OUR VIEW: Surrey’s ‘new’ safety plan sparks sense of déjà vu

The question remains – if all the previous public safety plans were so effective, why are we doing this again?

Surrey's mayor Linda Hepner

Surrey, city of task forces.

Council has rolled out Surrey’s “comprehensive” new Public Safety Strategy, heaping 24 “enhanced” initiatives, plus 10 more, onto an earlier civic government’s Crime Reduction Strategy.

These ponderous manifestos are typically shepherded in by what’s known, in colloquial terms, as crime reduction gurus.

Dr. Terry Waterhouse is the latest. Before him, it was Lance Talbott, who oversaw the Surrey’s “comprehensive” Crime Reduction Strategy which contained 107 recommendations. Before that, Talbott managed the National Crime Reduction Strategy in London, England.

Other anti-crime task forces come to mind: Dianne Watts’ Mayor’s Task Force Action Plan struck in the wake of a record-breaking number of homicides; Bob Bose’s 10-member Mayors Advisory Committee on Youth Violence, struck following a series of shootings and stabbings in Surrey involving teens.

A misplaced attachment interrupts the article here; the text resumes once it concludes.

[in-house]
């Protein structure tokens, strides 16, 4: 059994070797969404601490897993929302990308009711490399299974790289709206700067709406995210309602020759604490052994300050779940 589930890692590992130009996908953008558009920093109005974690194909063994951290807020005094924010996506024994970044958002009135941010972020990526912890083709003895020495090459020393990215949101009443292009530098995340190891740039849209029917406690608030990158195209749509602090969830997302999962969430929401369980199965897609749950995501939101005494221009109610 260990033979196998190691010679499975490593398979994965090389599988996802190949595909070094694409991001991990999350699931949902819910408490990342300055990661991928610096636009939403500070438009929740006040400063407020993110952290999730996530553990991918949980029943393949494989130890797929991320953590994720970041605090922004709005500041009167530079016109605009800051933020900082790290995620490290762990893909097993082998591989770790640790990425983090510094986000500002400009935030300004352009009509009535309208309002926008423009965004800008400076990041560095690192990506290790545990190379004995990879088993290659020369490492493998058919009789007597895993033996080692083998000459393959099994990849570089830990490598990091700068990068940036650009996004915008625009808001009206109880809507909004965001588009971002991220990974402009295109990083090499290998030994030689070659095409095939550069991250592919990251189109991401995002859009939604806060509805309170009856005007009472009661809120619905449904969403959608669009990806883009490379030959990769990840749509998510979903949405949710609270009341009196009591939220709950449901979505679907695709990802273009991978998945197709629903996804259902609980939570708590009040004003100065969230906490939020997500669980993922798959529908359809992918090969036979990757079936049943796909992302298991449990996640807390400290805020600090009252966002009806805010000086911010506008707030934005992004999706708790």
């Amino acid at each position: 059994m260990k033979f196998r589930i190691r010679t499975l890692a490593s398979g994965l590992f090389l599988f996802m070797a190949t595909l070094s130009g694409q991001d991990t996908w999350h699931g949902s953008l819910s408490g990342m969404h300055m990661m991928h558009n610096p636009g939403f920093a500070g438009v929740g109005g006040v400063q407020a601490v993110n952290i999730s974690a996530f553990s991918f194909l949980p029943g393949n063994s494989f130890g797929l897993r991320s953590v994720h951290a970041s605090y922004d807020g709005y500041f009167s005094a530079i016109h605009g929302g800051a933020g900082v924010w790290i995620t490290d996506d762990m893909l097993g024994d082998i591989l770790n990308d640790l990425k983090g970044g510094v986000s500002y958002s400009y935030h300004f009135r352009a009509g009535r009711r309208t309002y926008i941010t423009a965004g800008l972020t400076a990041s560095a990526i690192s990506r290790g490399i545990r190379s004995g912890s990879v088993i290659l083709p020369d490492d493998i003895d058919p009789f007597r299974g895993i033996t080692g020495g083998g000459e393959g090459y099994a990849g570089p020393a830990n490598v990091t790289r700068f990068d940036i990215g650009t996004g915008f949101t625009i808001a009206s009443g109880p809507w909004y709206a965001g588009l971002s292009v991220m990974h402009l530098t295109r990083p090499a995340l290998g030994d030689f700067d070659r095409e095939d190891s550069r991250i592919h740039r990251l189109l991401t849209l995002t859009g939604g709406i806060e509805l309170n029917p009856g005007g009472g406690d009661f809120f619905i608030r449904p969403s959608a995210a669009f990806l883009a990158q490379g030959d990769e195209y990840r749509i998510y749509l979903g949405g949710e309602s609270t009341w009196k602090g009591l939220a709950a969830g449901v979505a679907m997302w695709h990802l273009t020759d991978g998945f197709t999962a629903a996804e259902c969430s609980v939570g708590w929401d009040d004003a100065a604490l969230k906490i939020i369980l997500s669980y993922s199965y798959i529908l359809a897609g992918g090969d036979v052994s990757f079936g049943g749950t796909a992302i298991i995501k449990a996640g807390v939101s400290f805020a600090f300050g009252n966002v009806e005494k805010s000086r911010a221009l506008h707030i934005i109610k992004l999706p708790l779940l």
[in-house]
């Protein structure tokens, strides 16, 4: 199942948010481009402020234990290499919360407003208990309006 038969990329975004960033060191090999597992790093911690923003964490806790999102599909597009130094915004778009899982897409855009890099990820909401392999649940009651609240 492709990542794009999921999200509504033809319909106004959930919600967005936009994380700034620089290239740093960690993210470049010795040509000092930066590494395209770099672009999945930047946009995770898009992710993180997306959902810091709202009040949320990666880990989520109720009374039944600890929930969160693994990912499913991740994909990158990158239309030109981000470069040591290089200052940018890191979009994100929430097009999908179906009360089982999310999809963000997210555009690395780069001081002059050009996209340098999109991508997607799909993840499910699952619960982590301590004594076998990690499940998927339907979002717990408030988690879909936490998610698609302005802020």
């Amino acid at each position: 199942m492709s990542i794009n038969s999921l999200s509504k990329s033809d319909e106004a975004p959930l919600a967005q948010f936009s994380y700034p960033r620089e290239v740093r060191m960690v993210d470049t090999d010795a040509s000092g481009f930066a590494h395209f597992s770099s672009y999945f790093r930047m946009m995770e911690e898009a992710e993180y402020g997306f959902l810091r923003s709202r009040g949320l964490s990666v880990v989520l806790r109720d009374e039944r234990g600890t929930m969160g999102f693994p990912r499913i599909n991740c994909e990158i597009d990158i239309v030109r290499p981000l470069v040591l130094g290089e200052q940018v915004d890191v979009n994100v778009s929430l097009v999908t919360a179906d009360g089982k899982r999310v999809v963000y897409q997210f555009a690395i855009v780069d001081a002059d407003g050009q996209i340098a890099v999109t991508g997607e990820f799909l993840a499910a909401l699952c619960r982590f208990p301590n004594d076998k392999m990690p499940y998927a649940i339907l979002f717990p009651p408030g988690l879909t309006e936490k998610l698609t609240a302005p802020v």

That last one produced 78 recommendations and cost Surrey taxpayers $26,000, with $13,000 of that in consultant’s fees. That was in 1993.

The tally of Surrey’s newest Public Safety Strategy has not yet been revealed. But we’re guessing, in 2016, it cost a lot more. Waterhouse’s salary alone is $170,000.

These ‘latest thing’ anti-crime strategies leave one with a sense of déjà vu. Let’s hope it measures up to its billing, which Mayor Linda Hepner identifies as “comprehensive, collaborative and measurable.”

Still, the question remains that if all the other plans were so great, why are we doing this again?

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